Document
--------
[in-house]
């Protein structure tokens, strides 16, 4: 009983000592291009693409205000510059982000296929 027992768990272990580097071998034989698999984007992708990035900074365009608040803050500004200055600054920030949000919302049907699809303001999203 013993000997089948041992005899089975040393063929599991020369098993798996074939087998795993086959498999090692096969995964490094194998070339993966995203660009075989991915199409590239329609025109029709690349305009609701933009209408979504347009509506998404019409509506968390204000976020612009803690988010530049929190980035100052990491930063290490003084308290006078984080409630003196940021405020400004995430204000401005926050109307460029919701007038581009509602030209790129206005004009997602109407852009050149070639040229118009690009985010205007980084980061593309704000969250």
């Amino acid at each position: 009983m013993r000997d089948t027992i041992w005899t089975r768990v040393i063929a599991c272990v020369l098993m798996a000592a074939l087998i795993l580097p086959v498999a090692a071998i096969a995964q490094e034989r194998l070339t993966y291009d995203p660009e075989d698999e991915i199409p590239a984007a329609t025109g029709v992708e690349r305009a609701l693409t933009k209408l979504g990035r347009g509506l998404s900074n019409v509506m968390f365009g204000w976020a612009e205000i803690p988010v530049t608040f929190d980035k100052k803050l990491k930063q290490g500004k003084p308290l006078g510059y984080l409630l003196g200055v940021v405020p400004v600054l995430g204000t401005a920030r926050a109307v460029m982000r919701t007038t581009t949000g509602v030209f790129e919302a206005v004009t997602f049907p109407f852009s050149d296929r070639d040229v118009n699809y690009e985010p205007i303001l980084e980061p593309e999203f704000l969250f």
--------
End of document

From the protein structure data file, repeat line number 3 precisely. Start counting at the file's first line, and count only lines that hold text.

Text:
């Amino acid at each position: 009983m013993r000997d089948t027992i041992w005899t089975r768990v040393i063929a599991c272990v020369l098993m798996a000592a074939l087998i795993l580097p086959v498999a090692a071998i096969a995964q490094e034989r194998l070339t993966y291009d995203p660009e075989d698999e991915i199409p590239a984007a329609t025109g029709v992708e690349r305009a609701l693409t933009k209408l979504g990035r347009g509506l998404s900074n019409v509506m968390f365009g204000w976020a612009e205000i803690p988010v530049t608040f929190d980035k100052k803050l990491k930063q290490g500004k003084p308290l006078g510059y984080l409630l003196g200055v940021v405020p400004v600054l995430g204000t401005a920030r926050a109307v460029m982000r919701t007038t581009t949000g509602v030209f790129e919302a206005v004009t997602f049907p109407f852009s050149d296929r070639d040229v118009n699809y690009e985010p205007i303001l980084e980061p593309e999203f704000l969250f």